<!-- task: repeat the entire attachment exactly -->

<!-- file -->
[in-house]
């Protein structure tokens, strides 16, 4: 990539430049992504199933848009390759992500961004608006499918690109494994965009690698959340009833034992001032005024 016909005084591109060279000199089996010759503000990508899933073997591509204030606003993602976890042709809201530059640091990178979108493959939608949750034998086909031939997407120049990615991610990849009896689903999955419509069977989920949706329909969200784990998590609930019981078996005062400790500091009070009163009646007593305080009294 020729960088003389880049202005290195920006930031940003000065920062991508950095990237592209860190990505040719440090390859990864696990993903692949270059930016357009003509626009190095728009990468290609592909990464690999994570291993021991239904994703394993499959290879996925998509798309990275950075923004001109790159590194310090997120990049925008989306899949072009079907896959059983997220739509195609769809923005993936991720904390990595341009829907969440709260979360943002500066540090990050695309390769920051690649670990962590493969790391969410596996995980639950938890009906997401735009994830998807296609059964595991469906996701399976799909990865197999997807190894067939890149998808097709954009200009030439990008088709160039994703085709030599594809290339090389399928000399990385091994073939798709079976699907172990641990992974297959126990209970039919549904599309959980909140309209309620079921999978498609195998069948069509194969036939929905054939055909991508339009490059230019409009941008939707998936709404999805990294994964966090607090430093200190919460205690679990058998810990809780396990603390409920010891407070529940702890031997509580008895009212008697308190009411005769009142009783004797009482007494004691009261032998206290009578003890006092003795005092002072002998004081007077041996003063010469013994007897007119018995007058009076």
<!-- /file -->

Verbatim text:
[in-house]
């Protein structure tokens, strides 16, 4: 990539430049992504199933848009390759992500961004608006499918690109494994965009690698959340009833034992001032005024 016909005084591109060279000199089996010759503000990508899933073997591509204030606003993602976890042709809201530059640091990178979108493959939608949750034998086909031939997407120049990615991610990849009896689903999955419509069977989920949706329909969200784990998590609930019981078996005062400790500091009070009163009646007593305080009294 020729960088003389880049202005290195920006930031940003000065920062991508950095990237592209860190990505040719440090390859990864696990993903692949270059930016357009003509626009190095728009990468290609592909990464690999994570291993021991239904994703394993499959290879996925998509798309990275950075923004001109790159590194310090997120990049925008989306899949072009079907896959059983997220739509195609769809923005993936991720904390990595341009829907969440709260979360943002500066540090990050695309390769920051690649670990962590493969790391969410596996995980639950938890009906997401735009994830998807296609059964595991469906996701399976799909990865197999997807190894067939890149998808097709954009200009030439990008088709160039994703085709030599594809290339090389399928000399990385091994073939798709079976699907172990641990992974297959126990209970039919549904599309959980909140309209309620079921999978498609195998069948069509194969036939929905054939055909991508339009490059230019409009941008939707998936709404999805990294994964966090607090430093200190919460205690679990058998810990809780396990603390409920010891407070529940702890031997509580008895009212008697308190009411005769009142009783004797009482007494004691009261032998206290009578003890006092003795005092002072002998004081007077041996003063010469013994007897007119018995007058009076």